Where’s The SERVICE?

(Fade in)

Scene 1:  Three older ladies are standing around looking at their mail.

Old Lady #1: “I can’t believe them.”

Old Lady #2: “Yeah, I know.  What ever happened to the good old days?”

Old Lady #3: “Where’s the SERVICE?”

I’m sure many of you recognize the Wendy’s “Where’s the beef?” commercial reference.  I think that many carriers, as well as many customers are thinking the same thing.  The only ones however who aren’t feeling the same are Postal management.  These groups of people spend more time with their noses staring at a computer screen worrying about  “numbers” than what is important.  That would be the delivery SERVICE we provide to the United States and the World.

I find it somewhat humorous that once the endorsements on the mail changed to include the word “SERVICE”, everything went downhill (or it seemed that way).  I remember an incident where my station manager told me that unless we make money on a SERVICE, we (i.e. the Postal SERVICE) will not be providing the SERVICE.  What part of SERVICE doesn’t management understand.  All of them apparently.  I always thought I was working for the United States Postal SERVICE, not the United States Postal dis-SERVICE. 

I’m sure each and every one of you who reads this article can come up with an example of where SERVICE is leaving the Postal SERVICE.  I can think of a couple right off the bat.

1.     Getting rid of suite/door to door delivery for business’s. (are these the people that the Postal SERVICE is trying to keep from using other delivery companies like UPS and FedEx?)

2.     Replacing door to door delivery in residential neighborhoods with gang-boxes.

With the continuing decline of the SERVICE’s we provide, where does postal management think business is going to go?  I would have to say UPS, FedEx, and the many other delivery, SERVICE orientated companies.  I personally don’t want to see that happen.  Every one of us has a stake in ensuring success of this organization.  Granted, it’s not perfect by any means; however, I take extreme pride in the SERVICE I provide to my customers and I sincerely hope each of you do the same.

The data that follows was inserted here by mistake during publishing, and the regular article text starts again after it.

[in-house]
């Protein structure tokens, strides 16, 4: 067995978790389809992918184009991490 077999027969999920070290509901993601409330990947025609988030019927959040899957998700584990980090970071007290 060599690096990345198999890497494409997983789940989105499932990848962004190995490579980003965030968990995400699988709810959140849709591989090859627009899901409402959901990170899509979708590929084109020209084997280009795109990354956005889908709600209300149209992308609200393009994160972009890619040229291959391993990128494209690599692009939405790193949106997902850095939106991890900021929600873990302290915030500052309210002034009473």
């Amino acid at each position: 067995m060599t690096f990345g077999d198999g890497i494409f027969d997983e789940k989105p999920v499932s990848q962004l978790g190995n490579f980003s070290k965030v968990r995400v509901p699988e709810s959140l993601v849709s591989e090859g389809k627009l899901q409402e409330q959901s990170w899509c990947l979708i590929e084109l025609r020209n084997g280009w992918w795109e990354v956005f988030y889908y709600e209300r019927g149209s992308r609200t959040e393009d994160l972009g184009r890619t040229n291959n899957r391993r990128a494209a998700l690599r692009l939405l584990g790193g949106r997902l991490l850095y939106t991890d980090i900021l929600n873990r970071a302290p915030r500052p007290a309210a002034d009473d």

Trevor Payne

Delegate/Webmaster

www.nalc-branch78.org

Trevor@nalc-branch78.org

This article first published April 2002

 

Hat’s Off

There are too many times through our lives that we neglect to acknowledge other people.  These can include husbands, wives, children, family members, and even co-workers.  My previous articles seemed kind of “aggressive”.  This time however, I’d like to show recognition to a group of workers that we all see everyday yet sometimes, don’t really notice them there.  These are the PTF’s or Subs.

The life of a Sub isn’t an easy one.  I’m sure we all look back at our times as a Sub and sometimes wonder how come we didn’t quit.  You hear stories of how some of the older Brothers and Sisters of our Union subbed for seven years while some only subbed for three days.  I’m not entirely sure of what life as a Sub was decades ago, but I can definitely reflect on my three years.  The pressure of making my ninety days was enormous.  Between having to make your street times, carrying off of other routes,  skipping breaks, lunches (early on), learning routes and streets, all the carrier terminology, and best of all…working fifty-six to sixty hours each week.